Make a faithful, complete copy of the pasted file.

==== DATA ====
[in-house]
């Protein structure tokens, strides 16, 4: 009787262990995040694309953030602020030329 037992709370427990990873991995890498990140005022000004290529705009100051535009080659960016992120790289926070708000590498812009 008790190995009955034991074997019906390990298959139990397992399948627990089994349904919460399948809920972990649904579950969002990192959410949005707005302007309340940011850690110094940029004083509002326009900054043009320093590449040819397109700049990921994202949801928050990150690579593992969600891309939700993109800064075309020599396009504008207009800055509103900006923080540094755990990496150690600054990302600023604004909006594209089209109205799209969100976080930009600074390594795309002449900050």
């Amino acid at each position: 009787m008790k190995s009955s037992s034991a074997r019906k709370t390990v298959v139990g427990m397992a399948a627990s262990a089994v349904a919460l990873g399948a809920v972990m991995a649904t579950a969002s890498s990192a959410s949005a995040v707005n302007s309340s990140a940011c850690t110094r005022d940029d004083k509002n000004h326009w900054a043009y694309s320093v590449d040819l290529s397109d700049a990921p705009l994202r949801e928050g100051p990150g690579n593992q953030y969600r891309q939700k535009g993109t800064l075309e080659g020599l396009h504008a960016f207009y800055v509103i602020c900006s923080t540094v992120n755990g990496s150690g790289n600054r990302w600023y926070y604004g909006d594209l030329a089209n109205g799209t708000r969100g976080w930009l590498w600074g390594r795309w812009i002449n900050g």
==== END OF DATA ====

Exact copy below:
[in-house]
């Protein structure tokens, strides 16, 4: 009787262990995040694309953030602020030329 037992709370427990990873991995890498990140005022000004290529705009100051535009080659960016992120790289926070708000590498812009 008790190995009955034991074997019906390990298959139990397992399948627990089994349904919460399948809920972990649904579950969002990192959410949005707005302007309340940011850690110094940029004083509002326009900054043009320093590449040819397109700049990921994202949801928050990150690579593992969600891309939700993109800064075309020599396009504008207009800055509103900006923080540094755990990496150690600054990302600023604004909006594209089209109205799209969100976080930009600074390594795309002449900050």
């Amino acid at each position: 009787m008790k190995s009955s037992s034991a074997r019906k709370t390990v298959v139990g427990m397992a399948a627990s262990a089994v349904a919460l990873g399948a809920v972990m991995a649904t579950a969002s890498s990192a959410s949005a995040v707005n302007s309340s990140a940011c850690t110094r005022d940029d004083k509002n000004h326009w900054a043009y694309s320093v590449d040819l290529s397109d700049a990921p705009l994202r949801e928050g100051p990150g690579n593992q953030y969600r891309q939700k535009g993109t800064l075309e080659g020599l396009h504008a960016f207009y800055v509103i602020c900006s923080t540094v992120n755990g990496s150690g790289n600054r990302w600023y926070y604004g909006d594209l030329a089209n109205g799209t708000r969100g976080w930009l590498w600074g390594r795309w812009i002449n900050g």